Forms in Light

Nothing Lasts Forever

This column is a reprint from Unwinnable Monthly #130. If you like what you see, grab the magazine for less than ten dollars, or subscribe and get all future magazines for half price.


Architecture and games.


The story in A Plague Tale: Innocence revolves around a rat infestation. This really isn’t your ordinary rat infestation, though. This one can be found swallowing up houses and reducing entire cities to heaps of rubble.

You’ll come across a couple of castles and cathedrals in A Plague Tale: Innocence. The tall towers and soaring spires are truly a sight to behold. Spend enough time exploring the game world and you’ll see plenty of other structures, too. Manors. Monasteries. Universities. The architecture in A Plague Tale: Innocence never fails to impress. They’re supposed to be made from stone, so you’d expect them to be good and sturdy, but you’ll see almost all of these buildings crumble in the game. The primary cause of their destruction can be traced back to the aforementioned rat infestation. There doesn’t seem to be a single structure in the game world which is capable of resisting these ravenous rats.

The rat infestation is definitely what brings them down, but if you take some time to inspect the structures in A Plague Tale: Innocence, you’ll notice that most of them wouldn’t have lasted much longer anyway. The buildings all show at least a few signs of decay. While some have peeling paint or flaking plaster, others have sagging roofs or collapsed walls. You’ll even come across a couple that are clearly supposed to be water damaged.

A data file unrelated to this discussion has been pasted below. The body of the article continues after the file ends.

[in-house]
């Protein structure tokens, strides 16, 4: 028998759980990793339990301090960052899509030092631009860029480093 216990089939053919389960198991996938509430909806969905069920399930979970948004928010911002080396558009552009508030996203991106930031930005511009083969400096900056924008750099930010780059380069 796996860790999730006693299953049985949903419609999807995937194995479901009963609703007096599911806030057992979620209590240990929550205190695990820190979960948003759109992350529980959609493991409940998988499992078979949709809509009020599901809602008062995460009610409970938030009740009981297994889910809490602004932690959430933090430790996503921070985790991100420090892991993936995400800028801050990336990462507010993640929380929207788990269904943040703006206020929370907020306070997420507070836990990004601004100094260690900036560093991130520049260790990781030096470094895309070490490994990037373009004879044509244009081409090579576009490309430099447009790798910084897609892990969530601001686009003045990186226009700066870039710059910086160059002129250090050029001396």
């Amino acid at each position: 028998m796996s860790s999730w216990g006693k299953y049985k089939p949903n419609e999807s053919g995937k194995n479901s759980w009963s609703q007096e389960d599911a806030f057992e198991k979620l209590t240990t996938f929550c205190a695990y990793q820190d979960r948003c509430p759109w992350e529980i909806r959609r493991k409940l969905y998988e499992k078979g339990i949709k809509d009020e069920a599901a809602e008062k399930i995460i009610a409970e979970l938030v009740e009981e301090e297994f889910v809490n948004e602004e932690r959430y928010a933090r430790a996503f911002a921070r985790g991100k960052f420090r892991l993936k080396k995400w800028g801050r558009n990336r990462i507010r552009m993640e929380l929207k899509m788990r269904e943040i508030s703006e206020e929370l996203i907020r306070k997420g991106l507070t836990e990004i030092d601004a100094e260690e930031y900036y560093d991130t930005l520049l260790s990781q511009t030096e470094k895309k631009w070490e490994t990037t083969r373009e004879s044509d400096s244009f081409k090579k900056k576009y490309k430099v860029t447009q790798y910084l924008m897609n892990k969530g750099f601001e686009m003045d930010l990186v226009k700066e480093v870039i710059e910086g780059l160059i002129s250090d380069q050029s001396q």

The architecture in A Plague Tale: Innocence provides a reminder that nothing lasts forever. Things are only new for a moment. They start getting older as soon as they’re made. This takes the form of a rat infestation in the story, but the concept appears in the level design as decay. Several different structures are worth noting in this regard.

The most important structure would have to be the manor where the main character, Amicia, is supposed to have spent her childhood. You’ll see the building in good condition at the beginning, but you’ll watch rats reduce the manor to rubble towards the end of the game. When a supporting character, Hugo, starts showing signs of a sickness known as the Prima Macula, Amicia returns to the manor in order to retrieve a particular type of medicine. The rats are what forced these two characters to flee in the first place. You don’t have to look hard to figure out why they left. While it used to be in decent shape, the structure at this point in the story has been completely torn to pieces. Most of the windows are broken. The floor is full of holes. The roof has collapsed in several different places. The rats have ripped apart the manor to such a degree that even the foundations look like they’ve been disturbed. This might just be a product of my imagination, but I’m pretty sure the building is actually tilting to one side.